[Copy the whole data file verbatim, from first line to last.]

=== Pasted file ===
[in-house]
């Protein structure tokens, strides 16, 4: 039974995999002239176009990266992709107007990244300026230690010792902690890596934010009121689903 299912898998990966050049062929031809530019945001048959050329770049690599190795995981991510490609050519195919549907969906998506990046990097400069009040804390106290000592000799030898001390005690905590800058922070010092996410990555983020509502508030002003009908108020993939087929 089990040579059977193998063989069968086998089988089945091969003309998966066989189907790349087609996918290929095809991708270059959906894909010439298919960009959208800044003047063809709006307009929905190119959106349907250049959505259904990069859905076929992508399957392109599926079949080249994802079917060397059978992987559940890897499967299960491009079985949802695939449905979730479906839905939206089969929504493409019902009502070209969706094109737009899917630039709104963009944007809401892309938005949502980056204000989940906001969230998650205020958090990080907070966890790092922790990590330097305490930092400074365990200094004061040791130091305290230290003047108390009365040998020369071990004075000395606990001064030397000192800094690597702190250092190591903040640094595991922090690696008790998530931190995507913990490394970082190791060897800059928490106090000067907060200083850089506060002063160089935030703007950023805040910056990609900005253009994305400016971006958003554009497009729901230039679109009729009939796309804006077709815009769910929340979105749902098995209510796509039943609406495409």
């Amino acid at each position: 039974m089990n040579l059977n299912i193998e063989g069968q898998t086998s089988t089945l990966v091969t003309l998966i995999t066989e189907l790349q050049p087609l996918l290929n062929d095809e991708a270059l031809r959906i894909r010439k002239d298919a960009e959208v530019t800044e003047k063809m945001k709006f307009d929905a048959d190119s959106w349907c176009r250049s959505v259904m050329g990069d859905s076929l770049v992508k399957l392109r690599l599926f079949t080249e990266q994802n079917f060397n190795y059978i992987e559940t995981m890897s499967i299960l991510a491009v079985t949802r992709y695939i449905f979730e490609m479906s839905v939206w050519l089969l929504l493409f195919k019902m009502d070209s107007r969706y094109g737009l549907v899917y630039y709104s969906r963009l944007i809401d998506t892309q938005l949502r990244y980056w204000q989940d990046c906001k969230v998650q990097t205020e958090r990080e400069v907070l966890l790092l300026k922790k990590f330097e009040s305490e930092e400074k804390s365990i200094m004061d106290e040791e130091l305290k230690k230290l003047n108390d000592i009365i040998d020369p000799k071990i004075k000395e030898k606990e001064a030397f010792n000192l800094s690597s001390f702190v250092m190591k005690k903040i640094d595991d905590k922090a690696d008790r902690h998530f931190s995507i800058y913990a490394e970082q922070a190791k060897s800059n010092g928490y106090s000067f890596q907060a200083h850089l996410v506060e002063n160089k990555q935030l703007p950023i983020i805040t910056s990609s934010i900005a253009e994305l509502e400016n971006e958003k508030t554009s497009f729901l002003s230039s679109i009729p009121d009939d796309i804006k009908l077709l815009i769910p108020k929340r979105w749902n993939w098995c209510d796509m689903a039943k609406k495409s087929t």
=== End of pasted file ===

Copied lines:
[in-house]
């Protein structure tokens, strides 16, 4: 039974995999002239176009990266992709107007990244300026230690010792902690890596934010009121689903 299912898998990966050049062929031809530019945001048959050329770049690599190795995981991510490609050519195919549907969906998506990046990097400069009040804390106290000592000799030898001390005690905590800058922070010092996410990555983020509502508030002003009908108020993939087929 089990040579059977193998063989069968086998089988089945091969003309998966066989189907790349087609996918290929095809991708270059959906894909010439298919960009959208800044003047063809709006307009929905190119959106349907250049959505259904990069859905076929992508399957392109599926079949080249994802079917060397059978992987559940890897499967299960491009079985949802695939449905979730479906839905939206089969929504493409019902009502070209969706094109737009899917630039709104963009944007809401892309938005949502980056204000989940906001969230998650205020958090990080907070966890790092922790990590330097305490930092400074365990200094004061040791130091305290230290003047108390009365040998020369071990004075000395606990001064030397000192800094690597702190250092190591903040640094595991922090690696008790998530931190995507913990490394970082190791060897800059928490106090000067907060200083850089506060002063160089935030703007950023805040910056990609900005253009994305400016971006958003554009497009729901230039679109009729009939796309804006077709815009769910929340979105749902098995209510796509039943609406495409």
């Amino acid at each position: 039974m089990n040579l059977n299912i193998e063989g069968q898998t086998s089988t089945l990966v091969t003309l998966i995999t066989e189907l790349q050049p087609l996918l290929n062929d095809e991708a270059l031809r959906i894909r010439k002239d298919a960009e959208v530019t800044e003047k063809m945001k709006f307009d929905a048959d190119s959106w349907c176009r250049s959505v259904m050329g990069d859905s076929l770049v992508k399957l392109r690599l599926f079949t080249e990266q994802n079917f060397n190795y059978i992987e559940t995981m890897s499967i299960l991510a491009v079985t949802r992709y695939i449905f979730e490609m479906s839905v939206w050519l089969l929504l493409f195919k019902m009502d070209s107007r969706y094109g737009l549907v899917y630039y709104s969906r963009l944007i809401d998506t892309q938005l949502r990244y980056w204000q989940d990046c906001k969230v998650q990097t205020e958090r990080e400069v907070l966890l790092l300026k922790k990590f330097e009040s305490e930092e400074k804390s365990i200094m004061d106290e040791e130091l305290k230690k230290l003047n108390d000592i009365i040998d020369p000799k071990i004075k000395e030898k606990e001064a030397f010792n000192l800094s690597s001390f702190v250092m190591k005690k903040i640094d595991d905590k922090a690696d008790r902690h998530f931190s995507i800058y913990a490394e970082q922070a190791k060897s800059n010092g928490y106090s000067f890596q907060a200083h850089l996410v506060e002063n160089k990555q935030l703007p950023i983020i805040t910056s990609s934010i900005a253009e994305l509502e400016n971006e958003k508030t554009s497009f729901l002003s230039s679109i009729p009121d009939d796309i804006k009908l077709l815009i769910p108020k929340r979105w749902n993939w098995c209510d796509m689903a039943k609406k495409s087929t």